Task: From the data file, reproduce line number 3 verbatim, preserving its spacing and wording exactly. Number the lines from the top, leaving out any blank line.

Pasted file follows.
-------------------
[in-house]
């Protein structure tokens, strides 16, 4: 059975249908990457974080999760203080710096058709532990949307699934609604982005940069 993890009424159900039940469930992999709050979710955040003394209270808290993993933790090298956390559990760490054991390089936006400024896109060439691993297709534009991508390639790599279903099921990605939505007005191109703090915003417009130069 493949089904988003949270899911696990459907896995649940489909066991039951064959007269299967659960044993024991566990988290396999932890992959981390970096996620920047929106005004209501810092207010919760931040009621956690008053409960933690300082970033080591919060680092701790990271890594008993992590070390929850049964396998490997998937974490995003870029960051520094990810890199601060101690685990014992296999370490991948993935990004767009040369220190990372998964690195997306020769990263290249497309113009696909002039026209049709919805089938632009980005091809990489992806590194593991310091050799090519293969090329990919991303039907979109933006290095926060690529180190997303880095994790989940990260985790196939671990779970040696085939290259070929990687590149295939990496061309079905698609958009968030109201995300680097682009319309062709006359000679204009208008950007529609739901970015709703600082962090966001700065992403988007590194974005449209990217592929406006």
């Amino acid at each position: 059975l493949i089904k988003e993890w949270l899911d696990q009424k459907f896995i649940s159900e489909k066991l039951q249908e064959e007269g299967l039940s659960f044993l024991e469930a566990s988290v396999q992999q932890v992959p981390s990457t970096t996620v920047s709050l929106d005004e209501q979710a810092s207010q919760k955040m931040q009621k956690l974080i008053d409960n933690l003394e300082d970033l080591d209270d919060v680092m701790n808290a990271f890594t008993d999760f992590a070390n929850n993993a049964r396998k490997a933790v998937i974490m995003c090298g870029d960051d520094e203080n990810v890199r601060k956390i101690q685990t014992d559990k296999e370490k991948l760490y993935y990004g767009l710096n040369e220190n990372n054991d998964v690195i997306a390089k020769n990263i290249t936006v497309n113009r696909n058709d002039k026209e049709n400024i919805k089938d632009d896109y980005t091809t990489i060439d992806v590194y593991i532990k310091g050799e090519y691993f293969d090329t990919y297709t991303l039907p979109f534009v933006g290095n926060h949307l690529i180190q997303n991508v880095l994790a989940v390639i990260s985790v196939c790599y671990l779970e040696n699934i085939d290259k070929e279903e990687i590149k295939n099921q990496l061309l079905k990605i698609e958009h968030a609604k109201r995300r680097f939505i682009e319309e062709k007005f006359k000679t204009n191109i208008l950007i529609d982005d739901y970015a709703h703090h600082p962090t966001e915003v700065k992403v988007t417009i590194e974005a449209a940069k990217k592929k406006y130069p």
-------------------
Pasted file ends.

């Amino acid at each position: 059975l493949i089904k988003e993890w949270l899911d696990q009424k459907f896995i649940s159900e489909k066991l039951q249908e064959e007269g299967l039940s659960f044993l024991e469930a566990s988290v396999q992999q932890v992959p981390s990457t970096t996620v920047s709050l929106d005004e209501q979710a810092s207010q919760k955040m931040q009621k956690l974080i008053d409960n933690l003394e300082d970033l080591d209270d919060v680092m701790n808290a990271f890594t008993d999760f992590a070390n929850n993993a049964r396998k490997a933790v998937i974490m995003c090298g870029d960051d520094e203080n990810v890199r601060k956390i101690q685990t014992d559990k296999e370490k991948l760490y993935y990004g767009l710096n040369e220190n990372n054991d998964v690195i997306a390089k020769n990263i290249t936006v497309n113009r696909n058709d002039k026209e049709n400024i919805k089938d632009d896109y980005t091809t990489i060439d992806v590194y593991i532990k310091g050799e090519y691993f293969d090329t990919y297709t991303l039907p979109f534009v933006g290095n926060h949307l690529i180190q997303n991508v880095l994790a989940v390639i990260s985790v196939c790599y671990l779970e040696n699934i085939d290259k070929e279903e990687i590149k295939n099921q990496l061309l079905k990605i698609e958009h968030a609604k109201r995300r680097f939505i682009e319309e062709k007005f006359k000679t204009n191109i208008l950007i529609d982005d739901y970015a709703h703090h600082p962090t966001e915003v700065k992403v988007t417009i590194e974005a449209a940069k990217k592929k406006y130069p």